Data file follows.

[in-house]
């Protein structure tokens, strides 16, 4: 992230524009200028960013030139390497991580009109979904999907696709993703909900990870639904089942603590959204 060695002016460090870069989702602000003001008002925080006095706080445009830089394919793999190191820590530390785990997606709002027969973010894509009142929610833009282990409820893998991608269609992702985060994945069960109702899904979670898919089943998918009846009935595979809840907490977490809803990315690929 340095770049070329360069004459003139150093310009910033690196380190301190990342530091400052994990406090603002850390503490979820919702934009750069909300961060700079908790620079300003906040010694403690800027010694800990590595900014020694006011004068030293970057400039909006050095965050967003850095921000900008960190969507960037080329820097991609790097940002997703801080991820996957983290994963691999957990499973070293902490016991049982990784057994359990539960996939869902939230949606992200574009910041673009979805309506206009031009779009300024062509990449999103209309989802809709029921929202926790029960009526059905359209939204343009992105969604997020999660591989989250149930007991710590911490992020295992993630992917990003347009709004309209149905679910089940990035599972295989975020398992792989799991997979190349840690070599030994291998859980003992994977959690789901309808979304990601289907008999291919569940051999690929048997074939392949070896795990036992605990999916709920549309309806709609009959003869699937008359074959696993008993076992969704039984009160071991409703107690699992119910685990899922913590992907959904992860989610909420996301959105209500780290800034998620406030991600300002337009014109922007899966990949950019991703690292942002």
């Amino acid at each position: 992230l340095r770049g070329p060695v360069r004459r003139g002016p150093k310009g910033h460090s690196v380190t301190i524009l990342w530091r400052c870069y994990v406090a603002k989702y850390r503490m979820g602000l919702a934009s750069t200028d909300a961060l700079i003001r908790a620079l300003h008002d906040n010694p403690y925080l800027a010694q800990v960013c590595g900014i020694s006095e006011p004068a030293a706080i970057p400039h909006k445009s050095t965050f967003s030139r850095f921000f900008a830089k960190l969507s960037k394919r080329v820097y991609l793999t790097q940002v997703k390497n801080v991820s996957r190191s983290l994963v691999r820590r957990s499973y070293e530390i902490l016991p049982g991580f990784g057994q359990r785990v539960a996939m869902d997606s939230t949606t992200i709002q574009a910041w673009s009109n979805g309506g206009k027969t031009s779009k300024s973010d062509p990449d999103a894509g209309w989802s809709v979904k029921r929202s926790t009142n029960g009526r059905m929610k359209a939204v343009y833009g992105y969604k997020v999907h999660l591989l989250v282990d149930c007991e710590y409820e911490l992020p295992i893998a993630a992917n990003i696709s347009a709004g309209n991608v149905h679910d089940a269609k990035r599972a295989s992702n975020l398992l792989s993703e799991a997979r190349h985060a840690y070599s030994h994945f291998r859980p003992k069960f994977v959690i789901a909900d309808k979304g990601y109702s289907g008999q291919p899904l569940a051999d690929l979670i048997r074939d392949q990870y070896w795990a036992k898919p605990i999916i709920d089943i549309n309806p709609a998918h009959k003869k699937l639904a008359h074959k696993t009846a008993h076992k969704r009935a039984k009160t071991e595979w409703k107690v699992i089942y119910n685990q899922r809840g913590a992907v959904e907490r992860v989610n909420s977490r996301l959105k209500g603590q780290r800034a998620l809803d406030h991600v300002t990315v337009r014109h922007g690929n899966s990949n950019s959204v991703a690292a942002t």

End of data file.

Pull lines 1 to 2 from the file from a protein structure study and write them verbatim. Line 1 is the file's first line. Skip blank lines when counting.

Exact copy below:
[in-house]
């Protein structure tokens, strides 16, 4: 992230524009200028960013030139390497991580009109979904999907696709993703909900990870639904089942603590959204 060695002016460090870069989702602000003001008002925080006095706080445009830089394919793999190191820590530390785990997606709002027969973010894509009142929610833009282990409820893998991608269609992702985060994945069960109702899904979670898919089943998918009846009935595979809840907490977490809803990315690929 340095770049070329360069004459003139150093310009910033690196380190301190990342530091400052994990406090603002850390503490979820919702934009750069909300961060700079908790620079300003906040010694403690800027010694800990590595900014020694006011004068030293970057400039909006050095965050967003850095921000900008960190969507960037080329820097991609790097940002997703801080991820996957983290994963691999957990499973070293902490016991049982990784057994359990539960996939869902939230949606992200574009910041673009979805309506206009031009779009300024062509990449999103209309989802809709029921929202926790029960009526059905359209939204343009992105969604997020999660591989989250149930007991710590911490992020295992993630992917990003347009709004309209149905679910089940990035599972295989975020398992792989799991997979190349840690070599030994291998859980003992994977959690789901309808979304990601289907008999291919569940051999690929048997074939392949070896795990036992605990999916709920549309309806709609009959003869699937008359074959696993008993076992969704039984009160071991409703107690699992119910685990899922913590992907959904992860989610909420996301959105209500780290800034998620406030991600300002337009014109922007899966990949950019991703690292942002």